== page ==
Not only facing the depletion of their main source of income, but also facing the impact of less invested fanbases and pressure to maintain near-constant engagement, all levels complain. specifically about the struggle to make money from music. Most were too afraid to speak up, afraid to anger their new algorithmic lords, but there have been sporadic revolts. In 2013, Thom Yorke pulled his solo music from the platform because of the annoying artist royalty rates (Spotify still pays artists as little as $0.003 per play), and Taylor Swift took the plunge. followed suit in 2014, only returning to the platform three years later on the condition that all artists in her company Universal Music Group receive a share of the profits from Spotify (aggravated, if any). , preferential rates are paid to major label stars compared to independent operations). Now, however, only the collective collective of musicians like Nadine Shah, Gomez’s Tom Gray, Elbow’s Guy Garvey and Radiohead’s Ed O’Brien have united behind the #BrokenRecord campaign, lobbying the government and helping push for an investigation. Official survey of the fairness of UK Streaming Models. The worm of Rock ‘n’ roll, thoughts trapped beneath the heels of streaming’s shoes, is turning.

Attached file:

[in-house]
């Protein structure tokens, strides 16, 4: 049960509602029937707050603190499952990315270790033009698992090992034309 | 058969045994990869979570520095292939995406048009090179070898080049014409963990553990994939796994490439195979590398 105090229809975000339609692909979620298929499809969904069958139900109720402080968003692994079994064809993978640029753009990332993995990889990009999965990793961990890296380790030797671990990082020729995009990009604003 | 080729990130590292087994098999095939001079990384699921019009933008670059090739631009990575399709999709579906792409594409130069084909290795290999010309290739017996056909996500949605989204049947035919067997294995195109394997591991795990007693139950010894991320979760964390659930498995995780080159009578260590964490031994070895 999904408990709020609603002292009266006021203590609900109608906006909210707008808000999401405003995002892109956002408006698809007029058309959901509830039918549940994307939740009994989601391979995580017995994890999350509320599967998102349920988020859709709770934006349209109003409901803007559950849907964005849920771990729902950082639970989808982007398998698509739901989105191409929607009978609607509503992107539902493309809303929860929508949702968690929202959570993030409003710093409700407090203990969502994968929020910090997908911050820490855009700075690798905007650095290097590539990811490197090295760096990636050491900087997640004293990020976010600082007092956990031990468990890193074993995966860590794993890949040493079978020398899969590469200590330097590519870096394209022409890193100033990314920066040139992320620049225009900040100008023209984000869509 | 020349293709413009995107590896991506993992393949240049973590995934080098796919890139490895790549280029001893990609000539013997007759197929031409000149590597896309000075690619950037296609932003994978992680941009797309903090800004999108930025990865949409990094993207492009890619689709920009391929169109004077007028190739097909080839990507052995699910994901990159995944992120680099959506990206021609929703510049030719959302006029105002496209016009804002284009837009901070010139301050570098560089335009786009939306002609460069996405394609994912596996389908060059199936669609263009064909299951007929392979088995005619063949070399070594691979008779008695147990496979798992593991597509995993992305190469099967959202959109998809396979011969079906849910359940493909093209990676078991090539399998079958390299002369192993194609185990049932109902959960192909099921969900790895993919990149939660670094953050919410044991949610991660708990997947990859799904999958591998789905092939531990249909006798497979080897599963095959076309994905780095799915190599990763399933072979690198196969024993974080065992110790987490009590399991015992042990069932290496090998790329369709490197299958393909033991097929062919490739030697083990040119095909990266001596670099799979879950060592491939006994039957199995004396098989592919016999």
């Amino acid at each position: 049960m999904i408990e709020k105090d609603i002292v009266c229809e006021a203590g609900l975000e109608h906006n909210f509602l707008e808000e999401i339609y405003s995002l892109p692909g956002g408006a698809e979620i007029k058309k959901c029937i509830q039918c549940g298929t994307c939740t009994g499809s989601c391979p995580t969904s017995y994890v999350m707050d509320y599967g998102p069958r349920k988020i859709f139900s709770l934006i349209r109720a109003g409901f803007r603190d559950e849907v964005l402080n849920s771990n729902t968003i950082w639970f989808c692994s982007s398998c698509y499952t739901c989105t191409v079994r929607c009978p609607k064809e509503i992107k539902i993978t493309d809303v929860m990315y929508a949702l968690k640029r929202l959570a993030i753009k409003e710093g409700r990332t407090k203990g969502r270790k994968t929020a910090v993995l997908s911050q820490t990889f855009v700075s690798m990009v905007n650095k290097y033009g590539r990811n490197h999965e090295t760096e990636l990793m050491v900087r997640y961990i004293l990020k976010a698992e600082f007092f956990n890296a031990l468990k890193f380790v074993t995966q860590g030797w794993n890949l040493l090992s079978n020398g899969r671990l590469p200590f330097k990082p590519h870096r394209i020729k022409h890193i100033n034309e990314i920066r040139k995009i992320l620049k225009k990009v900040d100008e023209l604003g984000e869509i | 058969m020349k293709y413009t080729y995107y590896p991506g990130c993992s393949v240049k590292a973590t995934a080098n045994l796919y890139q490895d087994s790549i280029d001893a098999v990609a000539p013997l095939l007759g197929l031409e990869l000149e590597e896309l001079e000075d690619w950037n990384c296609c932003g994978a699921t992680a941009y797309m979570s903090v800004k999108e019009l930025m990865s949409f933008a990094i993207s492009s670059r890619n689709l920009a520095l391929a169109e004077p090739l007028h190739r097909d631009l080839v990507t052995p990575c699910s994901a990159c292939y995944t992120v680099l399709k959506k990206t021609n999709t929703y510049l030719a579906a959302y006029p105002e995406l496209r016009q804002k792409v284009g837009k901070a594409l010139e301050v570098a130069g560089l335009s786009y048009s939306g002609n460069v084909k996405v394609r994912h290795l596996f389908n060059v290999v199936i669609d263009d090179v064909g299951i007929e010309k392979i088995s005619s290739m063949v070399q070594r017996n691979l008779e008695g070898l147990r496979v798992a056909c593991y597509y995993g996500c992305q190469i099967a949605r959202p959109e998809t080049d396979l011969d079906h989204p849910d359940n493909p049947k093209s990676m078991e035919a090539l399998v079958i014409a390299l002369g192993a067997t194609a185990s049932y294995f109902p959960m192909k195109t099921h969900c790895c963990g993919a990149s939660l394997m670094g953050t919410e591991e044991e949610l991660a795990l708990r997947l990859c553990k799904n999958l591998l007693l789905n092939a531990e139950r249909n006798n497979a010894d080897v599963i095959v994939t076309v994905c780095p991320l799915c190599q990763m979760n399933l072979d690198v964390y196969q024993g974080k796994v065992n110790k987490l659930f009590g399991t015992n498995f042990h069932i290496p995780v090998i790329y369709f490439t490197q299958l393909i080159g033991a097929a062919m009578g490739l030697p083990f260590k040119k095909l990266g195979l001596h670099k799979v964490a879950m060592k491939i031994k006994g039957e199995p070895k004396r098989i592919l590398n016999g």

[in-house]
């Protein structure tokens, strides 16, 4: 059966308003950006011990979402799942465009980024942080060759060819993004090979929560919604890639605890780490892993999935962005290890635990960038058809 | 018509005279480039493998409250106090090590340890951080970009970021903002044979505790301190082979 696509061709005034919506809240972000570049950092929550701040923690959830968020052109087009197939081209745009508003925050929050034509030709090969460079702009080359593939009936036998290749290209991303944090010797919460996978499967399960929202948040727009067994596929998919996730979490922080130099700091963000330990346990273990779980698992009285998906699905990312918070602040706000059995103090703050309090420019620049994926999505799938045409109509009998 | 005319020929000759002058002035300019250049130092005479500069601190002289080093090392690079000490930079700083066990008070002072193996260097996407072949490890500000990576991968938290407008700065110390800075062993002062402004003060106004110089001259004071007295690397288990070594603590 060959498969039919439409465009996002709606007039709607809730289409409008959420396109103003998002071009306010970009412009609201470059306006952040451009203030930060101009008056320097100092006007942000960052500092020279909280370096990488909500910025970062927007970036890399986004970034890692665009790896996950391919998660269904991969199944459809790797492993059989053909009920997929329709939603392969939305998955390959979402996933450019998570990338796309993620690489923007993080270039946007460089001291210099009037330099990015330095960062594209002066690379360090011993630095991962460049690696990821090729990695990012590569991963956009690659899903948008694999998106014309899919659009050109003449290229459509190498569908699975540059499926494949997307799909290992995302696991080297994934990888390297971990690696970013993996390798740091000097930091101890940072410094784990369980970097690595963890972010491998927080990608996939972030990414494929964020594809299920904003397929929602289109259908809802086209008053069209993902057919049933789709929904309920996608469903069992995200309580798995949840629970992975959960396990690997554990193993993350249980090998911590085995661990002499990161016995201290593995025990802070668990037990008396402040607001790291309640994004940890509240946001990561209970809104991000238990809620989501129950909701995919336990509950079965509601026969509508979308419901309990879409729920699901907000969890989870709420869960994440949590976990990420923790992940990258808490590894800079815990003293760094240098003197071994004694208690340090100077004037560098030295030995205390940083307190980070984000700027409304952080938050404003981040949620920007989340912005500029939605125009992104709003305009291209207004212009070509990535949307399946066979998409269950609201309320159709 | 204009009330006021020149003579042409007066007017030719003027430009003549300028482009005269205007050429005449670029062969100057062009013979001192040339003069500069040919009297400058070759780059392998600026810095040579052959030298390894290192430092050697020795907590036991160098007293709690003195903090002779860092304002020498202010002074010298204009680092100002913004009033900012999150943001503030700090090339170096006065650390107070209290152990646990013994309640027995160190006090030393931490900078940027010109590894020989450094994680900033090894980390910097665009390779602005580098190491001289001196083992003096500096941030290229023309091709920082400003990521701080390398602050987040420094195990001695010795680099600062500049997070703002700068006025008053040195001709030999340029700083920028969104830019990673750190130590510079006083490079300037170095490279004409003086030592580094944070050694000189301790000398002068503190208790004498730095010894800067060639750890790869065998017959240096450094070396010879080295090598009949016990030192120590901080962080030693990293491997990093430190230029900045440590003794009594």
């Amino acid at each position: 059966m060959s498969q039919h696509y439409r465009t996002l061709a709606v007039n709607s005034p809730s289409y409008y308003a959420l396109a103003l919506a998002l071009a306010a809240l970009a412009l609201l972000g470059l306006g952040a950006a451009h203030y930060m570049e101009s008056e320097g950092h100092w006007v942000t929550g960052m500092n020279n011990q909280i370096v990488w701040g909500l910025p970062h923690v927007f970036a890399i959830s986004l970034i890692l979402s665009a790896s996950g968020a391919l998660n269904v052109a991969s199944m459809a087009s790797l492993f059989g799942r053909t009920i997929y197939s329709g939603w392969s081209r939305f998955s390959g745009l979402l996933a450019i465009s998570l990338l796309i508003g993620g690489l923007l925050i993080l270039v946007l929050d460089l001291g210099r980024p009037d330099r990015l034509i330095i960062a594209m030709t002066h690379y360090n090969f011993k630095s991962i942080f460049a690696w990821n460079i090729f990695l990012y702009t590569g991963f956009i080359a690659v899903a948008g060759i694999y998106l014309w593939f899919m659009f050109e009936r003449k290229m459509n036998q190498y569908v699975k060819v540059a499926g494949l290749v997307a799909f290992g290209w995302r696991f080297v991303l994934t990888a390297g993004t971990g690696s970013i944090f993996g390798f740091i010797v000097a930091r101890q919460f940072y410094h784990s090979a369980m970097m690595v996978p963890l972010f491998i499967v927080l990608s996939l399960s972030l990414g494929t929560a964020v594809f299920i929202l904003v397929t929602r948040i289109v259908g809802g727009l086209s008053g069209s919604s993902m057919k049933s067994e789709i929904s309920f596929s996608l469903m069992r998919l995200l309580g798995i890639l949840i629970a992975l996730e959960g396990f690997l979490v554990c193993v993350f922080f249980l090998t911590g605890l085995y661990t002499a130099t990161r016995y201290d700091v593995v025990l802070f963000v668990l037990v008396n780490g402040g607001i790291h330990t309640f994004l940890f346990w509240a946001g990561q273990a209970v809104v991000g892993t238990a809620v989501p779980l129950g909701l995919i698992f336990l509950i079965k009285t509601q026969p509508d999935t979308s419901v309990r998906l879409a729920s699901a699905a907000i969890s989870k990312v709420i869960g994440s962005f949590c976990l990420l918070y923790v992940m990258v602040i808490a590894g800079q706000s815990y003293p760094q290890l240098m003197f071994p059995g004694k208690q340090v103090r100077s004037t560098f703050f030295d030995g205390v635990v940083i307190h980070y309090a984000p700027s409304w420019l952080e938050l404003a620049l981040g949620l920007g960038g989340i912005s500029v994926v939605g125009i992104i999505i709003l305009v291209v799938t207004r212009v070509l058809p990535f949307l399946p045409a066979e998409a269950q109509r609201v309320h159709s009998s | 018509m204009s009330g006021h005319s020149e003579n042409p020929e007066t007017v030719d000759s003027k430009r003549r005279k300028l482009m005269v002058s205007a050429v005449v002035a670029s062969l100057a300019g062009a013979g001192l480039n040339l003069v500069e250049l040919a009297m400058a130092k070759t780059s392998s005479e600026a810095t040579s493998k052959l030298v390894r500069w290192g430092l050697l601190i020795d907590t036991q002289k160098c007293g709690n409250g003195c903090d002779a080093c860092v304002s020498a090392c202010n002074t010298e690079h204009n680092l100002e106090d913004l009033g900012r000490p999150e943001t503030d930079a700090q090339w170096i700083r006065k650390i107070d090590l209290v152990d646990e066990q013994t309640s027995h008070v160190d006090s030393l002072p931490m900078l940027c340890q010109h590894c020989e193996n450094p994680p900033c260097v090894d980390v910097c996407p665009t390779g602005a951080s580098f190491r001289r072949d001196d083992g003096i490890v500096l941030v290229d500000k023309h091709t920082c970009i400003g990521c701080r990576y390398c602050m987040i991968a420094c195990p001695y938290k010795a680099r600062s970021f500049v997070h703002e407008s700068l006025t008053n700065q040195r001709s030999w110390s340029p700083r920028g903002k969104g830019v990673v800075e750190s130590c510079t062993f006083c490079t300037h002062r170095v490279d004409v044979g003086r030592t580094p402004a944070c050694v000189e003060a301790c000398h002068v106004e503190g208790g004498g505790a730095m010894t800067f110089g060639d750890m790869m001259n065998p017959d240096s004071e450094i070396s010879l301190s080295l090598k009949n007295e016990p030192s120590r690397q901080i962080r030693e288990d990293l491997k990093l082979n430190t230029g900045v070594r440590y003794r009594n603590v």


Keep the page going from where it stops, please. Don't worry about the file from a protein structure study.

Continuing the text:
Up until now, the problem has been that contemporary mainstream productions have audiences too immersed in the streaming ideology and too entangled in market-leading stores, to fight back without turning around. in Yeezys for free. In terms of earnings, they’re too immersed in first-generation streaming to make a comeback. Is not.

(Beautiful pictures)

It’s artists like Young and Mitchell – with audiences buying albums and their evergreen hits destined for wonga radio publishing until they pave the way and book a parking lot – who can more afford to throw away what Young estimates to be 60% of their online income from a moral standpoint. Money is simply not as important as integrity to them. You would imagine getting their Spotify check like getting a monthly thank you cheeseburger from Cambridge Analytica.

All eyes are now on the Olympus of financially secure ethical rockers: Springsteen, McCartney, U2, Coldplay, Elton, the much-rumored Foo Fighters. Between them, the names can blow a significant hole in Spotify’s credibility and usefulness as a one-stop discount store for music. If the rock aristocracy could stop queuing for cash in their publishing chips for $400 million (or the closest offer) and give them a thought that’s right legacy, it can not only reshape the music consumption landscape in favor of future generations of artists, but also help create a streaming culture that values ​​the foundations of great music – empathy, truth, compassion – more than its arch-enemies: greed.